I learned the importance of getting the facts right in journalism classes and on the job. I enjoy writing fiction because I can create a world, but the facts still have to be right.
When I started writing The Feedsack Dress, my own memories of farm life and ninth grade guided the plot, but I needed facts about life in 1949. I looked for them in the same places I would have if I were writing an article.
At the library I wore out my eyes scrolling through microfilm copies of the Kirksville Daily Express and two great photo magazines, Life and Look. These answered such questions as the styles of dresses or skirts and blouses a fashionable ninth grader wore to school and how much they cost. Few girls wore jeans or slacks to school back then.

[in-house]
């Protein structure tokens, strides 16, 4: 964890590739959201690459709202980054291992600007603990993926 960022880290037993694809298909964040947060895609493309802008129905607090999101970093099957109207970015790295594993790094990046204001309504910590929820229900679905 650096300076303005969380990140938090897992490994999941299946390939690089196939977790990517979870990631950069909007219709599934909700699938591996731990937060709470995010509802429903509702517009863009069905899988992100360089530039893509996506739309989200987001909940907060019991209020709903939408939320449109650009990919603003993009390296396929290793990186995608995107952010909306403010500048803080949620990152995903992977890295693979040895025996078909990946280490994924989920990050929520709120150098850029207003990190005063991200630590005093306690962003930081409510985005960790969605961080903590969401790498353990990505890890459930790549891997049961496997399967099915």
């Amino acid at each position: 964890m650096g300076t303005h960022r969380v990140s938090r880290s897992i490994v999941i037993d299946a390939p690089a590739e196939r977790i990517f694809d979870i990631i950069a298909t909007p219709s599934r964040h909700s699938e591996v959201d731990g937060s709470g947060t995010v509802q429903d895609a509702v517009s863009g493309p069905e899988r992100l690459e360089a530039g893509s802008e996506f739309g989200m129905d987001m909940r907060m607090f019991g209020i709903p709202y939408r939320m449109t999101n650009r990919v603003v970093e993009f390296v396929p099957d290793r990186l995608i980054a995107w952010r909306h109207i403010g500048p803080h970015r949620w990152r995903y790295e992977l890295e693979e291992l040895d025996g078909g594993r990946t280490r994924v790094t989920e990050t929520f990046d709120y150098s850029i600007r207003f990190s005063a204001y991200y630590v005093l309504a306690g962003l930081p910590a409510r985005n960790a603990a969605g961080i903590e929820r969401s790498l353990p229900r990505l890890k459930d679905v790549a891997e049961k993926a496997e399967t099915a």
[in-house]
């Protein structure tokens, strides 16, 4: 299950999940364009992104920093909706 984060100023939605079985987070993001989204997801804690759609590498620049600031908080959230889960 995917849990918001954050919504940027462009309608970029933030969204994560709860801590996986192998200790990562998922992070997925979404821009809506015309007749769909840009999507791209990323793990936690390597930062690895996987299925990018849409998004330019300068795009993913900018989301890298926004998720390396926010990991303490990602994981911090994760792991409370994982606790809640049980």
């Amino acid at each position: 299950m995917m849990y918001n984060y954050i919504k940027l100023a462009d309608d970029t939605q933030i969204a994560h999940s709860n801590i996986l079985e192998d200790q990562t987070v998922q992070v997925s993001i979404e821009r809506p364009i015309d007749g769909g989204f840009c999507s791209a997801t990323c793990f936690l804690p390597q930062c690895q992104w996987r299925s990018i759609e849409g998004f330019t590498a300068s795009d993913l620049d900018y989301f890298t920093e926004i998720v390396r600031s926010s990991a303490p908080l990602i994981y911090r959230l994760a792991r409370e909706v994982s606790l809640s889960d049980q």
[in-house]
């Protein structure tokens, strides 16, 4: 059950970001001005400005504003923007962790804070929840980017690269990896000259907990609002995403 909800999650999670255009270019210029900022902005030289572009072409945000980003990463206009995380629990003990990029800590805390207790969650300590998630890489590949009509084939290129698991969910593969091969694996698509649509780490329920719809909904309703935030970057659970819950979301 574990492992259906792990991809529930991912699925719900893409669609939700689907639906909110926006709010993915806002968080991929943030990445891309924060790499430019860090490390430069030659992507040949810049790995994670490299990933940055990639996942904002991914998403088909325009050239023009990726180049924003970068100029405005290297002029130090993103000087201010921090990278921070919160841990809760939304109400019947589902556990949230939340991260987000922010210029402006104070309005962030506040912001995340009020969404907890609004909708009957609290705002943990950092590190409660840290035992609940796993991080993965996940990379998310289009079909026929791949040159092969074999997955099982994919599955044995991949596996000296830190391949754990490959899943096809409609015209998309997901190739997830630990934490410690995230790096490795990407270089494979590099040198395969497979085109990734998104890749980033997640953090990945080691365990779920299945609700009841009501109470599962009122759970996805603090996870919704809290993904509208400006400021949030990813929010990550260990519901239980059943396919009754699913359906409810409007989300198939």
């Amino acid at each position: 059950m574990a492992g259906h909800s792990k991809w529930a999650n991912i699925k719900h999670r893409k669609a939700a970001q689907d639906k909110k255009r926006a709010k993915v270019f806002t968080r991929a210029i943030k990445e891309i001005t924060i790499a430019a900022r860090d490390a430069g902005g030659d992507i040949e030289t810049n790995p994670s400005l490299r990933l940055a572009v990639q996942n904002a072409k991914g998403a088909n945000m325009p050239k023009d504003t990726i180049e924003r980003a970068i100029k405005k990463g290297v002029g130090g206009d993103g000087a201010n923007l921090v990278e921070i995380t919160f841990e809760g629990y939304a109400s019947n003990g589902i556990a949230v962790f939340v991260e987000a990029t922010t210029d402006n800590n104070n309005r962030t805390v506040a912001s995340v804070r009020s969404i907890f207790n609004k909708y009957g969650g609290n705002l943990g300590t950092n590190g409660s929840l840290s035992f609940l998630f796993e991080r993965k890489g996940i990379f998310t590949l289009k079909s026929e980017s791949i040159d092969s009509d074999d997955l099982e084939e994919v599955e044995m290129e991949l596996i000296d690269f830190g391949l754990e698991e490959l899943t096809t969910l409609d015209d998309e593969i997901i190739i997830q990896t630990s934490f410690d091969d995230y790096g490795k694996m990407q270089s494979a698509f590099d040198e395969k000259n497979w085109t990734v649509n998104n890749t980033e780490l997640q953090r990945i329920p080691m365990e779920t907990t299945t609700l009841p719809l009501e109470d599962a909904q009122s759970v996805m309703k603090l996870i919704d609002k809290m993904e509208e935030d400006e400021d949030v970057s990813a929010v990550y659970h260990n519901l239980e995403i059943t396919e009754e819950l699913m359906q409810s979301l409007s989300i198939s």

Copies of fair catalogs told me what exhibits 4-Hers would enter in hopes of winning prize money. As a 4-Her for seven years, I already knew that only country kids belonged to 4-H then.
Books and local and national newspapers told me about historical events, and on the Internet I found such riches as President Truman’s speeches, the history of feedsack dresses, and lists of popular songs, radio shows (almost no one had television), movies, and books.
The most enjoyable part of the research was talking to my mother and others who remembered 1949 well. They linked important events in their lives to that year. They, and I, recalled how a chicken bounded around after a well-aimed hatchet removed its head and the awful stench when you dunk the chicken into a bucket of hot water to make it easier to pull out the feathers.
Some things you’d rather forget.